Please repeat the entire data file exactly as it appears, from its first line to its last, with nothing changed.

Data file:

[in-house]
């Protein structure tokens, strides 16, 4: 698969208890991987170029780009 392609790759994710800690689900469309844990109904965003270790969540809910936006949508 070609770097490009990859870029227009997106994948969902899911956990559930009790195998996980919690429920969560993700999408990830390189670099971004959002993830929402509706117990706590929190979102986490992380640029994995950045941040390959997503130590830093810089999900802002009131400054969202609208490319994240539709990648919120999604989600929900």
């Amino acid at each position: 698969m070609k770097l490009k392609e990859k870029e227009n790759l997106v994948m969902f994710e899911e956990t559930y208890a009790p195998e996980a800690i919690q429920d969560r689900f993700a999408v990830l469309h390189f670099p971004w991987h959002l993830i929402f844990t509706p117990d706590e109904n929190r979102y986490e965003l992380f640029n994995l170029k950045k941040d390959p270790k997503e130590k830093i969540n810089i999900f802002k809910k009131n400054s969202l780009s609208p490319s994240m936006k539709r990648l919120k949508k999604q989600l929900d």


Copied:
[in-house]
């Protein structure tokens, strides 16, 4: 698969208890991987170029780009 392609790759994710800690689900469309844990109904965003270790969540809910936006949508 070609770097490009990859870029227009997106994948969902899911956990559930009790195998996980919690429920969560993700999408990830390189670099971004959002993830929402509706117990706590929190979102986490992380640029994995950045941040390959997503130590830093810089999900802002009131400054969202609208490319994240539709990648919120999604989600929900």
């Amino acid at each position: 698969m070609k770097l490009k392609e990859k870029e227009n790759l997106v994948m969902f994710e899911e956990t559930y208890a009790p195998e996980a800690i919690q429920d969560r689900f993700a999408v990830l469309h390189f670099p971004w991987h959002l993830i929402f844990t509706p117990d706590e109904n929190r979102y986490e965003l992380f640029n994995l170029k950045k941040d390959p270790k997503e130590k830093i969540n810089i999900f802002k809910k009131n400054s969202l780009s609208p490319s994240m936006k539709r990648l919120k949508k999604q989600l929900d």